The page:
Semaphore Signal 8831
The best angle on 8831 is from the back. . In the background is the Bernalillo plasterboard plant, one of the few on line customers within semaphore territory. Photo 3 July 2000

Nice signal, bad location. Signal 8831 sits in the midst of modern clutter along Interstate 25. Nothing has changed the landscape of America more than the Interstate Highway System -- where it goes, trash is not far behind.

Interstate 25 roughly follows the Raton Line from Albuquerque to Trinidad. Only when the railroad needs an easier gradient do the two part ways. From Albuquerque to Waldo the railroad and freeway are in the general area. But between Waldo and Glorieta Pass, the Interstate leaves the railroad and continues to Santa Fe, while the railroad turns east along Galisteo creek and crosses under the Interstate. The two will not come together for another 30 miles at Canoncito. Needles to say, these 30 miles are some of the more bucolic and peaceful on the route, away from the constant din and billboards of an Interstate. Now, as Interstates go I-25 is fairly mellow, but with the passage of NAFTA in 1993, every year sees more and more truck traffic. The next major separation is a short stretch outside Las Vegas between Chapelle and Romeroville - 9 freeway miles. The third is between Watrous and Wagon Mound, 23 freeway miles. And the final stretch is between Springer and Maxwell, 12 miles.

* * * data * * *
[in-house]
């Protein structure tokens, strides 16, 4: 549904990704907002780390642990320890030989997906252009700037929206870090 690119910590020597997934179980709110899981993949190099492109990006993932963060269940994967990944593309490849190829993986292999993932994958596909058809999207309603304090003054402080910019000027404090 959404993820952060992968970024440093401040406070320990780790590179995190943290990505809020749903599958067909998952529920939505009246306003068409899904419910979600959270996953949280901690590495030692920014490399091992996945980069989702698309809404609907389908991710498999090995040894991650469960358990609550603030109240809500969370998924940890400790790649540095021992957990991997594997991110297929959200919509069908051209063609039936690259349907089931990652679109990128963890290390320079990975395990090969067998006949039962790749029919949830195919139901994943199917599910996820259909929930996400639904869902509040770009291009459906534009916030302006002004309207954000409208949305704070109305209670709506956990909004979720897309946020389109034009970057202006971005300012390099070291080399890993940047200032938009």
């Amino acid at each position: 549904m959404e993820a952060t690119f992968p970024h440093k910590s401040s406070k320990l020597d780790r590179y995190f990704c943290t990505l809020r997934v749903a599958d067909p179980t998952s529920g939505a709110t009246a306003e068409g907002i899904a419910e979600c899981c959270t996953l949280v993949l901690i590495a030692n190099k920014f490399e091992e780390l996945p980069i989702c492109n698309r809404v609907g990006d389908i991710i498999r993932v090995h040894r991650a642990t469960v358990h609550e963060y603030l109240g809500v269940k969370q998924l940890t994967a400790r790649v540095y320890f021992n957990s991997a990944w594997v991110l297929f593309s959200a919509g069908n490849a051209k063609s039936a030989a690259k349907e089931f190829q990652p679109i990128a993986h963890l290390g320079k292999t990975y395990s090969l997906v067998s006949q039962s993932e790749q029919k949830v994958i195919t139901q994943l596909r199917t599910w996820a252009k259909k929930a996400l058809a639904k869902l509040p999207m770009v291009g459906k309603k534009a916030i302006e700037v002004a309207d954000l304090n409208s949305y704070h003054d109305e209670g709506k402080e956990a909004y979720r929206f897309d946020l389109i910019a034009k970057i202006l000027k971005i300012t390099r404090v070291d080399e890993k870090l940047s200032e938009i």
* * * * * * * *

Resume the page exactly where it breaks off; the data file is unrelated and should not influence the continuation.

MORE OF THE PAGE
When the last of the Colorado semaphores between La Junta and Trinidad disappeared in 2000, the biggest loss was the isolation of time and space. Semaphores along a lonely two-lane US highway: no freeways and no towns, just wide-open country, jointed track, and semaphores. A trip down US350 was a trip into the year 1935 and trip with Otto C Perry.
































Front of signal 8831. In the background is US 550 exit from I-25 in Bernalillo, NM.